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Supreme Court takes up challenge to Obama administration's carbon limits

President Obama speaks at Lackawanna College in Scranton, Pa.

Katie Colaneri/StateImpact Pennsylvania

President Obama speaks at Lackawanna College in Scranton, Pa.

The Supreme Court has agreed to take on a major environmental challenge in the first day of its term. The justices will consider a case against the Environmental Protection Agency’s carbon limits, the Obama administration’s first major proposal to address climate change by cutting greenhouse gas emissions from power plants.
SCOTUSblog reports the court accepted six of nine petitions, including challenges from the American Chemistry Council and the U.S. Chamber of Commerce, and will focus on one question: does the EPA have the right to limit emissions from stationary sources like power plants just as it did for cars and trucks under the Clean Air Act?
Pennsylvania is not part of the challenge, but state Department of Environmental Protection Secretary Chris Abruzzo has sent a letter to the EPA in support of other states that argue the federal agency has overstepped its bounds and that limiting emissions should be left to the states.

Reuters reports the challenge could define the boundaries of the Clean Air Act.
More from Reuters:

By agreeing to hear various legal claims raised by states and business groups, the court could be setting the stage for limiting the reach of its 2007 ruling, Massachusetts v. EPA, in which it held on a 5-4 vote that carbon was a pollutant that could potentially be regulated under the Clean Air Act.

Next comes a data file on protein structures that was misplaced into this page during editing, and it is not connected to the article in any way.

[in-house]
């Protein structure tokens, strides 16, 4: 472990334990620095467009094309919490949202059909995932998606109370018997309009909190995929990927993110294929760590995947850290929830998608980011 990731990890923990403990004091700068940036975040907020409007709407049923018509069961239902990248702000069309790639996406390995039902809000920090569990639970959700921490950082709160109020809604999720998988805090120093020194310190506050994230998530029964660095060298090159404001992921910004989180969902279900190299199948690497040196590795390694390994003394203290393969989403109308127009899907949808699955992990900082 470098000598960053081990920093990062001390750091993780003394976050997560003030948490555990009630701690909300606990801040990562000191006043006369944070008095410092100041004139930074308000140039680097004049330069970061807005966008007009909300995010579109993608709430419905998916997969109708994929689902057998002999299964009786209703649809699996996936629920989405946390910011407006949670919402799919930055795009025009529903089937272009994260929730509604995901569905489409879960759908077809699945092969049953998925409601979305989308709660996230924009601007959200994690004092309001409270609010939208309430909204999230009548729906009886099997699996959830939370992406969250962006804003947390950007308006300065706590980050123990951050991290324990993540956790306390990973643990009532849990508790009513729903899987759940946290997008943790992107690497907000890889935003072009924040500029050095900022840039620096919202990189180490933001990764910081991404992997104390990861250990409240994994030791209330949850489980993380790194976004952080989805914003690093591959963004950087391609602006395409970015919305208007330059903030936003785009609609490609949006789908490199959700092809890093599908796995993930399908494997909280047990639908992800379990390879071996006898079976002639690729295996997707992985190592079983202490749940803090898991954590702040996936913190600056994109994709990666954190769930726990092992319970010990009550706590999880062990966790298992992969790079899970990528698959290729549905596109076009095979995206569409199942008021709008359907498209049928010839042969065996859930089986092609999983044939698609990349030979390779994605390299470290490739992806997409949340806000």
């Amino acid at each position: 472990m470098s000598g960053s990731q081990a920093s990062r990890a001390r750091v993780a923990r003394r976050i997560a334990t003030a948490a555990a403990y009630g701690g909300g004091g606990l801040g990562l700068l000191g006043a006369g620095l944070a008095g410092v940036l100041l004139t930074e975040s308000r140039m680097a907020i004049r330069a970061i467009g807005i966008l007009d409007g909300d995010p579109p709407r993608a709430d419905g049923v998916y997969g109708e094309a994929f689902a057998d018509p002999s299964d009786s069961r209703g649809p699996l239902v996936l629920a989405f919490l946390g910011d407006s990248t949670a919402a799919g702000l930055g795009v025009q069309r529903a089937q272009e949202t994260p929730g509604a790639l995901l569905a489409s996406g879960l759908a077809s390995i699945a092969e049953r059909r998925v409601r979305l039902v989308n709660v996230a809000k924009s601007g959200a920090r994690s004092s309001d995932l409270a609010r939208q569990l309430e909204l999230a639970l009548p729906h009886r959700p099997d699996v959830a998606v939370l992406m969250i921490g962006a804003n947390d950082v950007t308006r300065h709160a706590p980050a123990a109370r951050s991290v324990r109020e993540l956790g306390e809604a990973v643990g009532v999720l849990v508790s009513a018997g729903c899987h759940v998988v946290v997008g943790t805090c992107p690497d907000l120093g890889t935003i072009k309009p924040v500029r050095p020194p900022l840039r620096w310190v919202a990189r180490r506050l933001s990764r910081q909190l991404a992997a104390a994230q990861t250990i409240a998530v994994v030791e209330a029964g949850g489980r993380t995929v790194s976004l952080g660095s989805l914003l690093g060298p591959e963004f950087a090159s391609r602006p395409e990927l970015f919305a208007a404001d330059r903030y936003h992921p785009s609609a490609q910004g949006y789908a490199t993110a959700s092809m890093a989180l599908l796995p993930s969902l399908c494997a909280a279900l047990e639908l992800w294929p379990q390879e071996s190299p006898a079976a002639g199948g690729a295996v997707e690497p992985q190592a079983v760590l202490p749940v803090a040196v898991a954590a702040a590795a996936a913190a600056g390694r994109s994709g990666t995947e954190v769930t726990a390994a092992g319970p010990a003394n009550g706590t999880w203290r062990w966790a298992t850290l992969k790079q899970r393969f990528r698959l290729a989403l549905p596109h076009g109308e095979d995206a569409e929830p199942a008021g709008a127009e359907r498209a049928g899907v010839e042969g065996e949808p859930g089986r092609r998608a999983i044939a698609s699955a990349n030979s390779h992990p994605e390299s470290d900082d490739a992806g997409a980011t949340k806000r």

The legal question, which the court crafted itself from those raised in the six petitions, indicates the court does not plan to revisit the underlying reasoning behind Massachusetts v. EPA but will weigh whether EPA went further than allowed under the Clean Air Act.
Although the court will not rule until next year, the agreement to entertain the petitions is a setback for the administration. Oral arguments are likely to be heard in early 2014 with a ruling issued by the end of June.

Some Pennsylvania lawmakers and coal-boosters have argued the EPA’s proposed rules will amount to a “de facto ban” on coal-fired power.
Most natural gas-fired plants are expected to easily meet the new standards, but all new coal plants would need to use something called “carbon capture and sequestration technology” or CCS to bury most of their carbon emissions underground. The coal industry and some environmentalists argue that technology is still in development and not commercially available. Other environmentalists and the EPA say it could force the development of better technology to cut air pollution.

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